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National Restaurant Association - Why a $10.10 starting wage is bad for federal contractors

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Why a $10.10 starting wage is bad for federal contractors

What would a $10.10 starting wage mean for restaurants that operate on federal properties?

Restaurants placed at a severe competitive disadvantage. Scaled-back opportunities for tipped employees. Or, in the worst case, outright closure, and with it, a loss of jobs and opportunities.

That’s the message the National Restaurant Association is giving the U.S. Department of Labor, which issued a proposed rule in June that would raise the starting wage for federal contractors from $7.25 to $10.10 starting Jan. 1, 2015, and the minimum cash wage for tipped employees from $2.13 to $4.90. Both increases would apply to contractors renewing or entering contracts on Jan. 1, 2015, or later, with increases tied to inflation going forward. After the initial wage hike, the minimum cash wage for tipped employees would increase 95 cents each year until it reaches 70 percent of the minimum wage. 

The NRA joined the International Franchise Association in submitting comments on the proposal before the August 1 deadline. The comments detailed why the mandatory wage increases may prove to be an insurmountable hurdle for many restaurants on military bases and other federal properties.

“As a result of the significantly increased costs…the Proposed Rule will place a number

of [restaurants] in the unenviable position of having to choose between the continued viability of their business and their continued work on federal contracts,” the NRA and IFA wrote in their comments. “For some who only operate locations in connection with federal contracts, there will be no choice—simple economic principles will drive them out of business and, rather than lowering turnover, the Proposed Rule will have the perverse impact of yielding 100% turnover.”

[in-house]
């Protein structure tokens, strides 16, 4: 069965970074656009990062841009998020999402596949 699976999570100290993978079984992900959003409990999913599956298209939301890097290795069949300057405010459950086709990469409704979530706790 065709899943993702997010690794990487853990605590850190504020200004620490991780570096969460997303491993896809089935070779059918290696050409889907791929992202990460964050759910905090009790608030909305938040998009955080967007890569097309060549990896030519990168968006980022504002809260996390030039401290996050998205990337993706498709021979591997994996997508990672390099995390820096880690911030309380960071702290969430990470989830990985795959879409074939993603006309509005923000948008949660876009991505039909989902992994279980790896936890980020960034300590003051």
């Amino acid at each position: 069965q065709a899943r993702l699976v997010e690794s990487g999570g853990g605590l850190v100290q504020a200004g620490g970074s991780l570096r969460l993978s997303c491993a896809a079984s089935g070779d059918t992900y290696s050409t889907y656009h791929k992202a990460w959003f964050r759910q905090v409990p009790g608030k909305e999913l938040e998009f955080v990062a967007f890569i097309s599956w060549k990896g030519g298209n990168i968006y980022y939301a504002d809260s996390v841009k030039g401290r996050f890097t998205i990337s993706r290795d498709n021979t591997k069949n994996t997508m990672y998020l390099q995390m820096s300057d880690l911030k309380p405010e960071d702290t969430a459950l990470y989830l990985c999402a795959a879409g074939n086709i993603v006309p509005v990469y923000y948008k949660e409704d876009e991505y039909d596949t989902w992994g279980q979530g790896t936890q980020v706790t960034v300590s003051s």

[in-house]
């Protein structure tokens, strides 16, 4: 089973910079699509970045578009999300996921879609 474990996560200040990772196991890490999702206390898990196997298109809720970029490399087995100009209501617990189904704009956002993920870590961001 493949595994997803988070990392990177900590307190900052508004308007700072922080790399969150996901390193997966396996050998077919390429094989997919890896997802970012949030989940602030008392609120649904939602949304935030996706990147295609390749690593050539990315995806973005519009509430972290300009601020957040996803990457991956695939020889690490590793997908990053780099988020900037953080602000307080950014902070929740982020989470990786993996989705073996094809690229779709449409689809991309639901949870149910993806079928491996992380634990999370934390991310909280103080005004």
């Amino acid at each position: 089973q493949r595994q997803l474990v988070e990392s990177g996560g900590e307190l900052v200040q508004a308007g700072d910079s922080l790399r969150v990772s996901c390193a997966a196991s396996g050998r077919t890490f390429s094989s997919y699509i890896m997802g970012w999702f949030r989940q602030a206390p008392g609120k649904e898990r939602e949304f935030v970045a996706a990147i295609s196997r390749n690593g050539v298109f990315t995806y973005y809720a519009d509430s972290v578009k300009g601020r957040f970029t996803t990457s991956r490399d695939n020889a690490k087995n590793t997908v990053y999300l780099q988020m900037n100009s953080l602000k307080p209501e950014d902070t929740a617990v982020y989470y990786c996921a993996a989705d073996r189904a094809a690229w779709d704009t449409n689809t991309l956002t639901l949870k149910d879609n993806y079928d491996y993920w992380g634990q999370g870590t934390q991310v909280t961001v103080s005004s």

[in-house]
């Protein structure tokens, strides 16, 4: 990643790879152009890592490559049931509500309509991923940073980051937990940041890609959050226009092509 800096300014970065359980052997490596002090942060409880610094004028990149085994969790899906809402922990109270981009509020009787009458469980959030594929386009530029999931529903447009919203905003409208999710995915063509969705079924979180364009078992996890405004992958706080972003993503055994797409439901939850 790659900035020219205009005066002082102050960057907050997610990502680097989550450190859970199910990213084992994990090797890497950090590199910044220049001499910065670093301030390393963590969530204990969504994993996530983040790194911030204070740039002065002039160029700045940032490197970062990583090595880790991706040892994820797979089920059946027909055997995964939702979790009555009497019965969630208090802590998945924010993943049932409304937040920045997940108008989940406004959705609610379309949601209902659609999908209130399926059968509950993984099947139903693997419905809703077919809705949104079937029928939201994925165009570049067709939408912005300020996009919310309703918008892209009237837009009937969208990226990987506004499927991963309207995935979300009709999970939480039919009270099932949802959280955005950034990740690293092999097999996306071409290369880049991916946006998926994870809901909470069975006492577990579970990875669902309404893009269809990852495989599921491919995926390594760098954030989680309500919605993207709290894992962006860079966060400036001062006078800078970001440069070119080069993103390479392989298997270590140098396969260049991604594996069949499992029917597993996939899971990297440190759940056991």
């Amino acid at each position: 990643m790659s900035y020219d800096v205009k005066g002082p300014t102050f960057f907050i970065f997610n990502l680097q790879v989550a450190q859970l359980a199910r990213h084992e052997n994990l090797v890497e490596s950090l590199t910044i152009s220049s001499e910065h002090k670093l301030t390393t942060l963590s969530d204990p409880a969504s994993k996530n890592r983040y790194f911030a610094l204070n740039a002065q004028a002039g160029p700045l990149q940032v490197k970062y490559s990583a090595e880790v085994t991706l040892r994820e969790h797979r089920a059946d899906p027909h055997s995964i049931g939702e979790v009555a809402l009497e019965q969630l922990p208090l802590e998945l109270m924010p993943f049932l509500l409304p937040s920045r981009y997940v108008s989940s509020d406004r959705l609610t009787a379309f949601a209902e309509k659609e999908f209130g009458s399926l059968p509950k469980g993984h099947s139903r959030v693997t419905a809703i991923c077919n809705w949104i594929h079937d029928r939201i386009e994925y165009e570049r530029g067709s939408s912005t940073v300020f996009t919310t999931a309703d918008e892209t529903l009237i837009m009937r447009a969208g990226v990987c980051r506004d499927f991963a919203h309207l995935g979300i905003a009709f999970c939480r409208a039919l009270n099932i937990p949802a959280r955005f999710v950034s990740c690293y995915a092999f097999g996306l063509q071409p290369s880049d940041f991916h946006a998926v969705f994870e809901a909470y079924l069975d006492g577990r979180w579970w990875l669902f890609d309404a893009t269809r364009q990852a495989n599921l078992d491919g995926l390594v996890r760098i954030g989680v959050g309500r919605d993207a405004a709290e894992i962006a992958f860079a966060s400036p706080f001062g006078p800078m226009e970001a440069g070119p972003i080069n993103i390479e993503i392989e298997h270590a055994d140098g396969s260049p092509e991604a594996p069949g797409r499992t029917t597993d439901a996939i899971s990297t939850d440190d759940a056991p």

In their comments, the NRA and IFA identified a number of problems with the proposed rule:

  • Restaurants face unique challenges: For many federal contractors, competition with similar businesses ends once they secure the contract. But restaurants on military bases and other federal properties still face competition from nearby restaurants located off the federal property, and they’d be put at a competitive disadvantage under the proposed rule, the NRA and IFA wrote. A restaurant location in a federal building would be required to pay a minimum of $10.10 per hour, while a similar location a just a few blocks away could pay $8. “Obviously, this puts the business in the federal building at a significant competitive disadvantage. It does not get paid by the federal government—it pays the federal government—and cannot simply request that the government pay for the wage increase.”
  • President overstepping authority: Two acts of Congress—The Davis-Bacon Act and Service Contract Act—give Congress, not the president, authority to set the federal minimum wage, the NRA and IFA wrote. “Neither the president nor the [Department of Labor] has any authority to override such acts of Congress by setting a new minimum wage that contractors must pay, in a manner that is inconsistent with the statutes that already govern the issue,” the NRA and IFA wrote.
  • Massive tipped wage increase: The minimum cash wage for tipped employees working for federal contractors would more than double, moving to $4.90 from the current $2.13 immediately, and gradually rising to 70 percent of the minimum.. Such a dramatic increase could mean major pay cuts for tipped employees, as restaurants unable to afford the increase may be forced to radically alter their pay structures, the NRA and IFA wrote.

A final rule on the minimum wage is expected to be released in November.

Read the NRA’s comments on the proposed federal contractor minimum wage increase

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